by fustakrakich ( 1673220 ) on Monday August 14, 2017 @09:14PM (#55013665) Journal

      It's his personal account.

      Then why can't he use a personal email account for official business also? I mean, the person who did that got into some trouble, so I heard.

      • by Solandri ( 704621 ) on Monday August 14, 2017 @10:04PM (#55013975)
        As long as he doesn't use it to:
        • have secret discussions about things which are supposed to leave an auditable paper trail because they affect policy,
        • delete messages which are subpoenaed because they could be relevant to a criminal investigation,
        • send or receive classified materials over an unclassified network,

        he can use a private service as much as he wants. Since the way Twitter works is to make anything he posts public, the first two can't happen. He can only get in trouble with it if he uses it to illegally reveal classified materials.

        • He can only get in trouble with it if he uses it to illegally reveal classified materials.

          The great thing about a Trump presidency is that the rest of us learn about the limits of the powers of the presidency.

          By definition he cannot leak classified materials. He apparently has the ultimate power to declassify anything. The fact that he says or posts something publicly means that it's declassified.

        • by n0ano ( 148272 )

          send or receive classified materials over an unclassified network,

          You mean like when he did exactly that: http://www.cnn.com/2017/08/08/... [cnn.com]

          And no, just because this info originally came from a public news article doesn't allow an official from the government to then disclose it.

      • I mean, the person who did that got into some trouble, so I heard.

        No, she didn't. You heard wrong. She was of the approved class, and can do no wrong.

        • The "approved class" seems to be people who work with classified information. As far as I can tell, nobody's been prosecuted for inadvertantly mishandling classified information. Unless you're arguing that Clinton deliberately mishandled it, and you'll have to provide a motive to be believed, she was treated just like anyone else.

    • Re:SubjectIsSubject (Score:5, Interesting)

      by l0n3s0m3phr34k ( 2613107 ) on Monday August 14, 2017 @09:45PM (#55013879)
      Too bad for you that the White House officially contradicted your statement back in June [nbcnews.com]. They have yet to issue any "correction" on this until today.

      "The president is president of the United States, so they are considered official statements by the president of the United States." White House Press Secretary Spicer

      Just because Spicer no longer holds that position doesn't automatically make all his previous statements null and void. Now, Sebastian Gorka said "there's a difference between tweets and policy and @realDonaldTrump's feed is the former, not the latter" so once again the White House is giving contradicting messages on their policy. Therefor, since they can't give a coherent policy, the courts will have to decide this. But the White House Communications Director/White House Press Secretary is higher up on the food chain than a Deputy Assistant.
    • Of course he can. It's his personal account.

      What would be interesting is what would be the reaction should Twitter, a private company decide to block his personal account, since they have that right.

    • by sudon't ( 580652 )

      Of course he can. It's his personal account.

      Donald Trump is no longer a private citizen. And the fact that he uses Twitter to make public policy pronouncements underscores this. Nor does Twitter treat his account like that of a private citizen. After all, they’re not going to ban him when he violates Twitter’s terms of service, such as the prohibition on using Twitter to make threats of violence, (such the one directed at North Korea).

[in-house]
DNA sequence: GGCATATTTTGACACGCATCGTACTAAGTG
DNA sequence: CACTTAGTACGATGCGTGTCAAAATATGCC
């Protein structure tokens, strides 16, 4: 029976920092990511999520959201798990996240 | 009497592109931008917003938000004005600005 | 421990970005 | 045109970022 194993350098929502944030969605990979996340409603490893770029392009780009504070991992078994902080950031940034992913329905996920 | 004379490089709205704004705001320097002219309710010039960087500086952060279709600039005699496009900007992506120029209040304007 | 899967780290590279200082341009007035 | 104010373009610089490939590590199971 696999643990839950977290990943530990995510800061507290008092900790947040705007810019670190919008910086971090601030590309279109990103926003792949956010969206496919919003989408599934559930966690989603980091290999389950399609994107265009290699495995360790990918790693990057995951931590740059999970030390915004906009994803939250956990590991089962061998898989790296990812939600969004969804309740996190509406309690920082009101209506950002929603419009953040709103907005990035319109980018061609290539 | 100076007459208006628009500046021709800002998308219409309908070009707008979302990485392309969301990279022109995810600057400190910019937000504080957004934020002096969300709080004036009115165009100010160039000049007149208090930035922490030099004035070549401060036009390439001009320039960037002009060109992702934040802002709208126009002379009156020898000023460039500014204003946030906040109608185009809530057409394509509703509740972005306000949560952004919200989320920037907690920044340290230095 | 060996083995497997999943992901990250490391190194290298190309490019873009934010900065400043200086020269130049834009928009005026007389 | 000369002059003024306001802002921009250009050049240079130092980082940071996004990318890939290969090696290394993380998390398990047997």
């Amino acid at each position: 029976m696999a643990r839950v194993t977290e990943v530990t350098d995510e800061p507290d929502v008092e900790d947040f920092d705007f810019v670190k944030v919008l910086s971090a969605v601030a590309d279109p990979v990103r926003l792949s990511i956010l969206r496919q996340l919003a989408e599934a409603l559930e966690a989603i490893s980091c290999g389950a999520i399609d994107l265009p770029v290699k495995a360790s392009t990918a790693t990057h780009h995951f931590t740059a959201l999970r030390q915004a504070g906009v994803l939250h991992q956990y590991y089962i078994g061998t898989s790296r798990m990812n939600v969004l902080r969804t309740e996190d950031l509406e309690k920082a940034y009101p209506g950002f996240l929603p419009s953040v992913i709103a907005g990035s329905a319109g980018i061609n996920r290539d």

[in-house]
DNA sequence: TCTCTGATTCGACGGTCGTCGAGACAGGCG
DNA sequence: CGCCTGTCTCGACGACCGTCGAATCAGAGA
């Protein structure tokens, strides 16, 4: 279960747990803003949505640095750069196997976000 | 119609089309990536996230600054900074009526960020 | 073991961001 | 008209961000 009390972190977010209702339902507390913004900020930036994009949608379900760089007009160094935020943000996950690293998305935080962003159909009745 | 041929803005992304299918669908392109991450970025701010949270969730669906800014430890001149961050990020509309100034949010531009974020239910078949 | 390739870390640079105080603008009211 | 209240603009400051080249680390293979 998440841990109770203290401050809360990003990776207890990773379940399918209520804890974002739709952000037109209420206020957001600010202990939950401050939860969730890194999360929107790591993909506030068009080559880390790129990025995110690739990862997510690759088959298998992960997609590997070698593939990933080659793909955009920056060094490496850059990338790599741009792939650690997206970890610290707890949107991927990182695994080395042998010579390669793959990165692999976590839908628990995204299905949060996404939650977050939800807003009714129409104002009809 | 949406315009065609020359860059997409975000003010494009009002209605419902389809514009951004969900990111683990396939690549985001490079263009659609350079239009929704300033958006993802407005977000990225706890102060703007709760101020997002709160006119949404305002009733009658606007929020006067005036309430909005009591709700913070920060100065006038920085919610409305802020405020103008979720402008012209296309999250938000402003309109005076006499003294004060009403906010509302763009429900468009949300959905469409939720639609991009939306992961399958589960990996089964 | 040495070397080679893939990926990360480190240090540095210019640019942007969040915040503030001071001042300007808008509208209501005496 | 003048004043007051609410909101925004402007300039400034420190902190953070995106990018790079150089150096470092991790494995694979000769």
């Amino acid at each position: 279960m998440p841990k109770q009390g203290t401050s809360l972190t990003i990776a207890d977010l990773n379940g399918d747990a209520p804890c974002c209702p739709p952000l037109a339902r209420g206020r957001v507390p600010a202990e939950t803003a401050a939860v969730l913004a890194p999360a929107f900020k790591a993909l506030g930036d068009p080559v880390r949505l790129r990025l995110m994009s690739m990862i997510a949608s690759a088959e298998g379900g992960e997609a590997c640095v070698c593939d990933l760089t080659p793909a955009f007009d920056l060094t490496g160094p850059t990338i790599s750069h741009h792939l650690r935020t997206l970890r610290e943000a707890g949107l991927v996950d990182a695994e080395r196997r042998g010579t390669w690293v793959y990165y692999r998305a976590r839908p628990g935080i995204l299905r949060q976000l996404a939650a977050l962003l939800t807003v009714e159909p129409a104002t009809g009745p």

• I closed my twitter account because of trump.
  • Its funny how, (Score:5, Insightful)

    by arbiter1 ( 1204146 ) on Monday August 14, 2017 @08:56PM (#55013525)
    ALl they have to do it SIGN OUT and they can see what he post's. Its not like he banned from the internet or from the site completely. Just another smear campaign against the president they don't like.
    • by Anonymous Coward

      The issue isn't just that people who are blocked can't see what posts, it's about politicians blocking a means for the people they represent from contacting THEM. The argument is that Twitter is a public forum, and it would be like a mayor throwing people out of a city hall meeting just for being critical of him.

      • by Dunbal ( 464142 ) *

        it's about politicians blocking a means for the people they represent from contacting THEM.

        Jump the fence into the White House or better yet try to land a helicopter on the White House lawn and then complain that someone is "blocking a means for you (the people) to contact your politician.

    • by vux984 ( 928602 )

      "All they have to do"...

      Why should some members of the public be singled out to have to do anything extra at all to receive official policy statements to the public from the president? That's ridiculous.

      If Obama walked onto stage to address the public; and then prior to speaking said, hey CBS, Fox, CNN, etc. Broadcast this across the country... except arbiter1's house. He pissed me off so I'm blocking him; i guess if he really wants to see he can go to a neighbors or something and watch it there; but I don'

  • He is the public figure. See subject.

  • not the first time, not the last that Trump's administration ignores US law and tradition and decides whatever he does is ok.

  • There's a fence around the White House, so it's pretty clear that the government has the right to block people from places it operates. Kicking a lunatic or a heckler out of a press conference or rally is no different than blocking someone on twitter. Free speech does not include the right to be disruptive or post stupid shit without consequences.
    • What's obvious is that is a bad analogy. The President's physical security is protected by fences. The President's ego is all that's protected by blocking Twitter accounts. On the other hand, all the complaining about Trump and his actions only makes his supporters dig in deeper and feel more justified, so I think we'd hurt Trump more by ignoring him and hoping he goes away.